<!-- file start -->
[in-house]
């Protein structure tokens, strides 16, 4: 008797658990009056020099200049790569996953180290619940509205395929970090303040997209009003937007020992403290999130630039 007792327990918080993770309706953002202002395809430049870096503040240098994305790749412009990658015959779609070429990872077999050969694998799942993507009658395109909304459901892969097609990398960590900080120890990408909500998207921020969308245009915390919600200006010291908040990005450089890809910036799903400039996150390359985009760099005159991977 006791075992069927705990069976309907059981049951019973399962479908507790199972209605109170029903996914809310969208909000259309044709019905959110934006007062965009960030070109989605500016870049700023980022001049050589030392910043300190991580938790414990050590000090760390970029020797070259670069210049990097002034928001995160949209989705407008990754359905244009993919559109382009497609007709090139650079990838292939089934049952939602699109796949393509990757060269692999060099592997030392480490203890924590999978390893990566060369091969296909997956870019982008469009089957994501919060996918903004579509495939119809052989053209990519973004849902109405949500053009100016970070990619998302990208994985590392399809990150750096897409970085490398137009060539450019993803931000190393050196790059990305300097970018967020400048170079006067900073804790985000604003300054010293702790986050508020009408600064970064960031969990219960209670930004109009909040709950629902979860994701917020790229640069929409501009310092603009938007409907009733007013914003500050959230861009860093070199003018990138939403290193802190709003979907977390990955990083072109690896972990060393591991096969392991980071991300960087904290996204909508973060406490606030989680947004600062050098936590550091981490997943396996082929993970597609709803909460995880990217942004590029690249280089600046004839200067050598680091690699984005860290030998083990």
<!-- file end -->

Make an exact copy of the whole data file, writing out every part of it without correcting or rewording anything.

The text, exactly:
[in-house]
């Protein structure tokens, strides 16, 4: 008797658990009056020099200049790569996953180290619940509205395929970090303040997209009003937007020992403290999130630039 007792327990918080993770309706953002202002395809430049870096503040240098994305790749412009990658015959779609070429990872077999050969694998799942993507009658395109909304459901892969097609990398960590900080120890990408909500998207921020969308245009915390919600200006010291908040990005450089890809910036799903400039996150390359985009760099005159991977 006791075992069927705990069976309907059981049951019973399962479908507790199972209605109170029903996914809310969208909000259309044709019905959110934006007062965009960030070109989605500016870049700023980022001049050589030392910043300190991580938790414990050590000090760390970029020797070259670069210049990097002034928001995160949209989705407008990754359905244009993919559109382009497609007709090139650079990838292939089934049952939602699109796949393509990757060269692999060099592997030392480490203890924590999978390893990566060369091969296909997956870019982008469009089957994501919060996918903004579509495939119809052989053209990519973004849902109405949500053009100016970070990619998302990208994985590392399809990150750096897409970085490398137009060539450019993803931000190393050196790059990305300097970018967020400048170079006067900073804790985000604003300054010293702790986050508020009408600064970064960031969990219960209670930004109009909040709950629902979860994701917020790229640069929409501009310092603009938007409907009733007013914003500050959230861009860093070199003018990138939403290193802190709003979907977390990955990083072109690896972990060393591991096969392991980071991300960087904290996204909508973060406490606030989680947004600062050098936590550091981490997943396996082929993970597609709803909460995880990217942004590029690249280089600046004839200067050598680091690699984005860290030998083990």